Topeka State Senate President Dave Kerr has put the Legislature on notice that the state retirement pension system faces a long-term funding problem that may require an increase in state spending at one of the worst budget times in Kansas history.
In a letter to fellow legislators released Monday, Kerr, R-Hutchinson, sounded the alarm, saying, "We are not closing a gap between the amount of money available for future retirement benefit payments and the amount of funding needed to meet future obligations."
The Kansas Public Employees Retirement System indicates an actuarial liability of $11.74 billion in future payments and actuarial assets of $9.7 billion, he said.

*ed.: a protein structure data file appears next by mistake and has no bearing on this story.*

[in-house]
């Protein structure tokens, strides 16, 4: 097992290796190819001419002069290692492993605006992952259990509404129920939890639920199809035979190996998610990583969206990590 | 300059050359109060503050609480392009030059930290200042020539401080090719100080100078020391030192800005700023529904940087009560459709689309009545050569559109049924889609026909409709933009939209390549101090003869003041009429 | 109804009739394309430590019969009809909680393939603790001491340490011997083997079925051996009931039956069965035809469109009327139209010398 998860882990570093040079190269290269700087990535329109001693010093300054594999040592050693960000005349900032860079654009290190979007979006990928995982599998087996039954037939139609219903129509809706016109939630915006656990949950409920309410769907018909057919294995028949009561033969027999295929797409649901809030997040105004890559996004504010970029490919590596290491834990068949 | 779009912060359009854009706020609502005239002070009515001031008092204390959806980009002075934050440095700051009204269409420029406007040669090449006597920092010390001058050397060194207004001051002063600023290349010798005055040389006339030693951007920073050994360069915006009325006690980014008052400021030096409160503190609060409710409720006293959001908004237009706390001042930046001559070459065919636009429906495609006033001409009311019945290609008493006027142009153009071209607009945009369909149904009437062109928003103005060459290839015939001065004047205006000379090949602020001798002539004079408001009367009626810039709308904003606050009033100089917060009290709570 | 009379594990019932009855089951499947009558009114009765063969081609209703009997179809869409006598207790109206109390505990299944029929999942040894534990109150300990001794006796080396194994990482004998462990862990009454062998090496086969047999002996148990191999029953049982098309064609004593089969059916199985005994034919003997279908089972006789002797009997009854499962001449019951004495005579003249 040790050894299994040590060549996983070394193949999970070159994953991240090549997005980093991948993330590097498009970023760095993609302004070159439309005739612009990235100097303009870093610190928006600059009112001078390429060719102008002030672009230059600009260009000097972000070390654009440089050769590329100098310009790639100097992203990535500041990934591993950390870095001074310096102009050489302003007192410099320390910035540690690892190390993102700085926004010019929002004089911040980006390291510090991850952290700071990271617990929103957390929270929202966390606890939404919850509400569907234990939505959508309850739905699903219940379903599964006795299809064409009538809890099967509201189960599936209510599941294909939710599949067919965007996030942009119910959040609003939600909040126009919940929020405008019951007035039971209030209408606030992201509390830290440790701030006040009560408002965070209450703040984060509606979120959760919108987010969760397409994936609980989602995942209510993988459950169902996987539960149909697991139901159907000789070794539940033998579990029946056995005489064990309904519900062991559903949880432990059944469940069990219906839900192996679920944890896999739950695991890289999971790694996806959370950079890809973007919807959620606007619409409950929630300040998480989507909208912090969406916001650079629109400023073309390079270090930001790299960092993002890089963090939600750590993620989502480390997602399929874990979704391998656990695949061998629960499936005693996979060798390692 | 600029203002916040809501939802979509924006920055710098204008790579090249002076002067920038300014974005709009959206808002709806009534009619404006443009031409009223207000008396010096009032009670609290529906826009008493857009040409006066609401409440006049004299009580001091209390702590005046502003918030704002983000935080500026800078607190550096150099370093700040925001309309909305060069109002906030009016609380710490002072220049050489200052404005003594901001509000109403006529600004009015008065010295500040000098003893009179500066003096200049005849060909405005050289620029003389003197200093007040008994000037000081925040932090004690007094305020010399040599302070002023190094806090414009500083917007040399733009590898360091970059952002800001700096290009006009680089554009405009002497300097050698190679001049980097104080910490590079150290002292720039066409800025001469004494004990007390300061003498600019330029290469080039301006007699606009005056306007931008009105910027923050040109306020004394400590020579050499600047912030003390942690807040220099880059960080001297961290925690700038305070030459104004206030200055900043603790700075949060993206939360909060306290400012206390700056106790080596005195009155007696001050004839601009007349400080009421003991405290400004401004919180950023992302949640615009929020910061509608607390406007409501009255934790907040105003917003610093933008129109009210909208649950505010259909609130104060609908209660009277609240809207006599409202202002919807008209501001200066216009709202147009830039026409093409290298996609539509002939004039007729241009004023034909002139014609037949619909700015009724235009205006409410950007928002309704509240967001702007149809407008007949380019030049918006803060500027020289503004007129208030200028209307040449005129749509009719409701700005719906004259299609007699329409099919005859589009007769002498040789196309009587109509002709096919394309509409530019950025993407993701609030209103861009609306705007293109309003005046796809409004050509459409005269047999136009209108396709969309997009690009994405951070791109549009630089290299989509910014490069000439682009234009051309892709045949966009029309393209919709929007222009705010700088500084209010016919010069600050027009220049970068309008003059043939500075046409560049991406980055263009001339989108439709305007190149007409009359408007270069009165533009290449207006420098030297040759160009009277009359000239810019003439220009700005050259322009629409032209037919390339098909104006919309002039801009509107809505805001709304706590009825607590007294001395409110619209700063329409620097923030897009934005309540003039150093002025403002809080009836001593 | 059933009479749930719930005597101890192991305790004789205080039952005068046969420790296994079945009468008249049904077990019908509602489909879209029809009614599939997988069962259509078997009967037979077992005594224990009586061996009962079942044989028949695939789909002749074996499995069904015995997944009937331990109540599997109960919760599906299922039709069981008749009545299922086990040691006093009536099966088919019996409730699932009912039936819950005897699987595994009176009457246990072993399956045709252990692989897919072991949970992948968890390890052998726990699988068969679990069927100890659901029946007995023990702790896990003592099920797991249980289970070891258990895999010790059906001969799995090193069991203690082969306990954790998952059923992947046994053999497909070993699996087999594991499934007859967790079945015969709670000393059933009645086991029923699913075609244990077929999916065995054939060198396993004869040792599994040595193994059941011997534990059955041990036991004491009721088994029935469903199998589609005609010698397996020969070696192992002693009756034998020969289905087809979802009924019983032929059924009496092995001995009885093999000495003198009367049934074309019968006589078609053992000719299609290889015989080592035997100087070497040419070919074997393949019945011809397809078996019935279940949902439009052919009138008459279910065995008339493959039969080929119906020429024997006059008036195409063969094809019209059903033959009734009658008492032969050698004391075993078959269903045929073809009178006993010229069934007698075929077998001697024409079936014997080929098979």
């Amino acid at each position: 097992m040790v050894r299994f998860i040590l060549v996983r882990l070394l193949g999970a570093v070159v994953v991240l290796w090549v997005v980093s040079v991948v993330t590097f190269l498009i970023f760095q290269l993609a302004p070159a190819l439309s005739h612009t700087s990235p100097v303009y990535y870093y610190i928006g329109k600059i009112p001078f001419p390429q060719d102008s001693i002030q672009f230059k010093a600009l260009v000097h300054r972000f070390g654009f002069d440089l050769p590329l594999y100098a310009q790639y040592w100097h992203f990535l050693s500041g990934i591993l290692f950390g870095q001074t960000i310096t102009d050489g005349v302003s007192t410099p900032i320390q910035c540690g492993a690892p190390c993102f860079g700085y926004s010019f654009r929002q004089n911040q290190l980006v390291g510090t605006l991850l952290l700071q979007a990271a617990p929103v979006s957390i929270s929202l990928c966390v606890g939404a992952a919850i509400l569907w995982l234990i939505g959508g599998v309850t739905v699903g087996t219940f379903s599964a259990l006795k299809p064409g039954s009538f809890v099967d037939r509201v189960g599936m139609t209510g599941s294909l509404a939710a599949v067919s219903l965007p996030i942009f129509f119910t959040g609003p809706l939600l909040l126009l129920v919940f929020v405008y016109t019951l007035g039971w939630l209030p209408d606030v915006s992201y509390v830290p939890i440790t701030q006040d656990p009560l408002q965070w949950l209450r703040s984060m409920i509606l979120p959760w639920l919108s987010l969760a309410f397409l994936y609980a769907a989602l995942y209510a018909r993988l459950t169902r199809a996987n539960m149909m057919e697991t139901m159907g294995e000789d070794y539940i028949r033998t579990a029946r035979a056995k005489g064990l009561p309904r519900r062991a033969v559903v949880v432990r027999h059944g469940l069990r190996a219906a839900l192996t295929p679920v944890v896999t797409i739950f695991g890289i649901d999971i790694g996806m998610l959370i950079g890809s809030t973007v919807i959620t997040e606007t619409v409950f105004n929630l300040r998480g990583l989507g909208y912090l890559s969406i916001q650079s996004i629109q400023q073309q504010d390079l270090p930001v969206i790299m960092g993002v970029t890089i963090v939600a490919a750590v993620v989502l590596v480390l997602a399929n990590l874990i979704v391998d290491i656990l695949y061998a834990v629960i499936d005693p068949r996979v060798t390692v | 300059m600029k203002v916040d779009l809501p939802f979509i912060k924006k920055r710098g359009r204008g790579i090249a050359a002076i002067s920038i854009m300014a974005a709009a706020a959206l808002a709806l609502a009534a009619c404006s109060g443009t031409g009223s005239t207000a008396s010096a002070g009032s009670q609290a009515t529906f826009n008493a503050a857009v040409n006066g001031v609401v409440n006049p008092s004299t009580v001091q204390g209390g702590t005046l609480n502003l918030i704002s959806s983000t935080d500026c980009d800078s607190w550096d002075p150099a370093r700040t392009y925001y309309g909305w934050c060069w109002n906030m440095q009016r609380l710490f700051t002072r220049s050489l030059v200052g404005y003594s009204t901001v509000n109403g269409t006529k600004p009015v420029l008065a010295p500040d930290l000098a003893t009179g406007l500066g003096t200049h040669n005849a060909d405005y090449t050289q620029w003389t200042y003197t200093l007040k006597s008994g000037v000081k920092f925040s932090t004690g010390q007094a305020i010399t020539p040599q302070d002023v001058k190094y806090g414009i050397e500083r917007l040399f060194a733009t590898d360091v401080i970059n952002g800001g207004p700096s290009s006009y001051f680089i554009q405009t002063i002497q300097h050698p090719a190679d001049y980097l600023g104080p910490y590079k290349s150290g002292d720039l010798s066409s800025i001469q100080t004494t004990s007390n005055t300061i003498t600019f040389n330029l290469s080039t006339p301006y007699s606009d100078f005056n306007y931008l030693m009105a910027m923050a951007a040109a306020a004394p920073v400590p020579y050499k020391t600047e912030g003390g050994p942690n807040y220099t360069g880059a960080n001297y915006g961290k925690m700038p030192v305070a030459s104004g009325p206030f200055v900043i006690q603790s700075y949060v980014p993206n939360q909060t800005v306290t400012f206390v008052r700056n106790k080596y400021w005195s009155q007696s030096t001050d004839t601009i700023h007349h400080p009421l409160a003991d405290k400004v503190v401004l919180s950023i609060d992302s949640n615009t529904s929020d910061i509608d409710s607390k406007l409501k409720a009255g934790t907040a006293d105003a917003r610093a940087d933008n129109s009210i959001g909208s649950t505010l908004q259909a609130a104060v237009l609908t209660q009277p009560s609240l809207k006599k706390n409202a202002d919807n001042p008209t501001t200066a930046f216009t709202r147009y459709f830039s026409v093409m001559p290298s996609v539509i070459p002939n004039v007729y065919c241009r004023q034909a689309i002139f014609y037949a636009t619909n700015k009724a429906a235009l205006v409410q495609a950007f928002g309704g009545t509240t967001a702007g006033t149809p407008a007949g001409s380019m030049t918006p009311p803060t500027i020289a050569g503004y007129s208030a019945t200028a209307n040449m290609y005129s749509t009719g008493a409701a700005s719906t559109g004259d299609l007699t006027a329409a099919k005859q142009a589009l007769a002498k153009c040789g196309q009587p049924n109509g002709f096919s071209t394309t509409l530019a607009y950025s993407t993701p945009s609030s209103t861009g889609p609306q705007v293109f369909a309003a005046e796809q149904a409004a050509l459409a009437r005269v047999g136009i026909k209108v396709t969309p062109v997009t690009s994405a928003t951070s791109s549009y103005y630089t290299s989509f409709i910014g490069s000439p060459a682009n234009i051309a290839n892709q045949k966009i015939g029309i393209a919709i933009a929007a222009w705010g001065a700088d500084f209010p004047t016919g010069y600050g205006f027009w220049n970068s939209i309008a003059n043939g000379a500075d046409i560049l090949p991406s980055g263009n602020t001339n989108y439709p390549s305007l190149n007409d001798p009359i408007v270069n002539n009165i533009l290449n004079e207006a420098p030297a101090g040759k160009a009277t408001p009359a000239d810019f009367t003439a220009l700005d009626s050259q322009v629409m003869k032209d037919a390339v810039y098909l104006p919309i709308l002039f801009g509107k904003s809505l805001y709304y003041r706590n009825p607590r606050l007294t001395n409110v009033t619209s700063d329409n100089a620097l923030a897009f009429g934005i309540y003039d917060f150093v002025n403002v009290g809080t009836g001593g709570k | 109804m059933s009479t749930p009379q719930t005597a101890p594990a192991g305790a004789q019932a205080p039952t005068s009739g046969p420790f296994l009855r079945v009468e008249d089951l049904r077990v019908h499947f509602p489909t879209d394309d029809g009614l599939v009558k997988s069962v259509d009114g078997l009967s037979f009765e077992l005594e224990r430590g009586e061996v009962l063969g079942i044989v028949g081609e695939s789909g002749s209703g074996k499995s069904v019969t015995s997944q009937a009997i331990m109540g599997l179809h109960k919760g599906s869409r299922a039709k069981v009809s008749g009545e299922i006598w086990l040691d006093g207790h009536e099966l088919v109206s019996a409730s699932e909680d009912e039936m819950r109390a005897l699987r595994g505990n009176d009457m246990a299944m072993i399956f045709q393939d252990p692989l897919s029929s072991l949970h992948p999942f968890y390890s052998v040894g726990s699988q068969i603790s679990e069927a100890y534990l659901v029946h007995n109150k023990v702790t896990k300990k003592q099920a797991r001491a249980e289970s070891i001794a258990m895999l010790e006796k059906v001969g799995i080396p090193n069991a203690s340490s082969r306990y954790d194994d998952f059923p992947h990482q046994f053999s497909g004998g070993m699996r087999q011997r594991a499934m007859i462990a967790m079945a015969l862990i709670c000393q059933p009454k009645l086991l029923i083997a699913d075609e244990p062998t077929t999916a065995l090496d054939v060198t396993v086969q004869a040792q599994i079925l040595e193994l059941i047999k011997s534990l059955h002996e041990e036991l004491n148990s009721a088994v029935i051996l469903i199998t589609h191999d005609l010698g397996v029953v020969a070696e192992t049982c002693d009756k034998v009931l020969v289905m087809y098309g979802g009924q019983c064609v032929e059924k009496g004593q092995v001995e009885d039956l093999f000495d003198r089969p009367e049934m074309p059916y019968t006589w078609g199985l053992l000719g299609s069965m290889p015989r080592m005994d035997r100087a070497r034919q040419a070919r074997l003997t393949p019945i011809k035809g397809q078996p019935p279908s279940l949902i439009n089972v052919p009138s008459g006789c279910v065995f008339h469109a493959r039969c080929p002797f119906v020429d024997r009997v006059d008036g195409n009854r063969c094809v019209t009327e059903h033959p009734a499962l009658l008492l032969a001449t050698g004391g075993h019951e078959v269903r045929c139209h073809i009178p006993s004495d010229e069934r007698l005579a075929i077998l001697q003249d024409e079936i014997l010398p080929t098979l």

Annual KPERS benefits to 57,097 retirees totals about $590 million. Most public employees are members of KPERS. That includes local, county, school, community college, university and state workers.
In order to reduce the unfunded liability, consultants have recommended the state increase its contributions to the pension plan.
Kerr, chairman of a joint House-Senate committee on pensions, said he agreed with that recommendation, but that it would be difficult to accomplish given the state budget gap facing the 2003 Legislature.
Revenue for the state's $4.4 billion budget may be as much as $800 million short when lawmakers return to session in January.